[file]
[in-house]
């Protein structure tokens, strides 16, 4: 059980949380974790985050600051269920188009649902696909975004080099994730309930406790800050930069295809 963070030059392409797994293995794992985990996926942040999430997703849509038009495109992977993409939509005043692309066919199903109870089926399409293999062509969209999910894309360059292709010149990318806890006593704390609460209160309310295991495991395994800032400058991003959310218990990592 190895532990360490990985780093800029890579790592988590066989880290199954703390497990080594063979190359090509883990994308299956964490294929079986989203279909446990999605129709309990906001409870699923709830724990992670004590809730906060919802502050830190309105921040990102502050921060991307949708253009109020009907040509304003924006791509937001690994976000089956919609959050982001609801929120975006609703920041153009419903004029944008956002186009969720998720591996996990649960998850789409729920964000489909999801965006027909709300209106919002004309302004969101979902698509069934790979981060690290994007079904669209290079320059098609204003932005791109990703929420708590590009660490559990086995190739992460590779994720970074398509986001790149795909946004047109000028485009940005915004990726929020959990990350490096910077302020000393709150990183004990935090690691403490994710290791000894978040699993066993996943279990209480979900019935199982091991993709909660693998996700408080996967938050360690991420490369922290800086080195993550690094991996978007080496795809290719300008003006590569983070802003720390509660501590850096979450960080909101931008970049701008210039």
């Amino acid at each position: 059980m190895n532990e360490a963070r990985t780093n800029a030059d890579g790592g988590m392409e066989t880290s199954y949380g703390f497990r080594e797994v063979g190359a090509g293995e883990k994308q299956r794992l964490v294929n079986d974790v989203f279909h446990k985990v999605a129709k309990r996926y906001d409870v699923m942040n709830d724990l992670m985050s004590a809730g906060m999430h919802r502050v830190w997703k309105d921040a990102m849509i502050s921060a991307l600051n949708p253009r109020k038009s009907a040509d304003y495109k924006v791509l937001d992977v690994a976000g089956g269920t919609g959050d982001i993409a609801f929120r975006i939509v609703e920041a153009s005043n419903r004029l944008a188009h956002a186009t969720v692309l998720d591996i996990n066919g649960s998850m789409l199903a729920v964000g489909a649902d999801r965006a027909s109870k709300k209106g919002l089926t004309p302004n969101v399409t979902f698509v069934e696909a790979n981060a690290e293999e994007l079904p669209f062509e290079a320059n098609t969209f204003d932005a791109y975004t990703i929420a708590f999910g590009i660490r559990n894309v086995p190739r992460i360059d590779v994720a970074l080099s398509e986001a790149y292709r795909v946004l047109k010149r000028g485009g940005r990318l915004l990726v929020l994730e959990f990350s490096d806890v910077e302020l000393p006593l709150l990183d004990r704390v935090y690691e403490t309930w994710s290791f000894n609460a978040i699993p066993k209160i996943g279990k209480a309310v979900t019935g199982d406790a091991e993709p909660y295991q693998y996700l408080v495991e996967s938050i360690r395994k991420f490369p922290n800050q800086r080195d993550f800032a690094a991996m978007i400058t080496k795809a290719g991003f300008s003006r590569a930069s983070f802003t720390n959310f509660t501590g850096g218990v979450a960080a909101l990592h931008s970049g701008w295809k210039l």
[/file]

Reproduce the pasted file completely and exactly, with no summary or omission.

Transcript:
[in-house]
């Protein structure tokens, strides 16, 4: 059980949380974790985050600051269920188009649902696909975004080099994730309930406790800050930069295809 963070030059392409797994293995794992985990996926942040999430997703849509038009495109992977993409939509005043692309066919199903109870089926399409293999062509969209999910894309360059292709010149990318806890006593704390609460209160309310295991495991395994800032400058991003959310218990990592 190895532990360490990985780093800029890579790592988590066989880290199954703390497990080594063979190359090509883990994308299956964490294929079986989203279909446990999605129709309990906001409870699923709830724990992670004590809730906060919802502050830190309105921040990102502050921060991307949708253009109020009907040509304003924006791509937001690994976000089956919609959050982001609801929120975006609703920041153009419903004029944008956002186009969720998720591996996990649960998850789409729920964000489909999801965006027909709300209106919002004309302004969101979902698509069934790979981060690290994007079904669209290079320059098609204003932005791109990703929420708590590009660490559990086995190739992460590779994720970074398509986001790149795909946004047109000028485009940005915004990726929020959990990350490096910077302020000393709150990183004990935090690691403490994710290791000894978040699993066993996943279990209480979900019935199982091991993709909660693998996700408080996967938050360690991420490369922290800086080195993550690094991996978007080496795809290719300008003006590569983070802003720390509660501590850096979450960080909101931008970049701008210039």
């Amino acid at each position: 059980m190895n532990e360490a963070r990985t780093n800029a030059d890579g790592g988590m392409e066989t880290s199954y949380g703390f497990r080594e797994v063979g190359a090509g293995e883990k994308q299956r794992l964490v294929n079986d974790v989203f279909h446990k985990v999605a129709k309990r996926y906001d409870v699923m942040n709830d724990l992670m985050s004590a809730g906060m999430h919802r502050v830190w997703k309105d921040a990102m849509i502050s921060a991307l600051n949708p253009r109020k038009s009907a040509d304003y495109k924006v791509l937001d992977v690994a976000g089956g269920t919609g959050d982001i993409a609801f929120r975006i939509v609703e920041a153009s005043n419903r004029l944008a188009h956002a186009t969720v692309l998720d591996i996990n066919g649960s998850m789409l199903a729920v964000g489909a649902d999801r965006a027909s109870k709300k209106g919002l089926t004309p302004n969101v399409t979902f698509v069934e696909a790979n981060a690290e293999e994007l079904p669209f062509e290079a320059n098609t969209f204003d932005a791109y975004t990703i929420a708590f999910g590009i660490r559990n894309v086995p190739r992460i360059d590779v994720a970074l080099s398509e986001a790149y292709r795909v946004l047109k010149r000028g485009g940005r990318l915004l990726v929020l994730e959990f990350s490096d806890v910077e302020l000393p006593l709150l990183d004990r704390v935090y690691e403490t309930w994710s290791f000894n609460a978040i699993p066993k209160i996943g279990k209480a309310v979900t019935g199982d406790a091991e993709p909660y295991q693998y996700l408080v495991e996967s938050i360690r395994k991420f490369p922290n800050q800086r080195d993550f800032a690094a991996m978007i400058t080496k795809a290719g991003f300008s003006r590569a930069s983070f802003t720390n959310f509660t501590g850096g218990v979450a960080a909101l990592h931008s970049g701008w295809k210039l």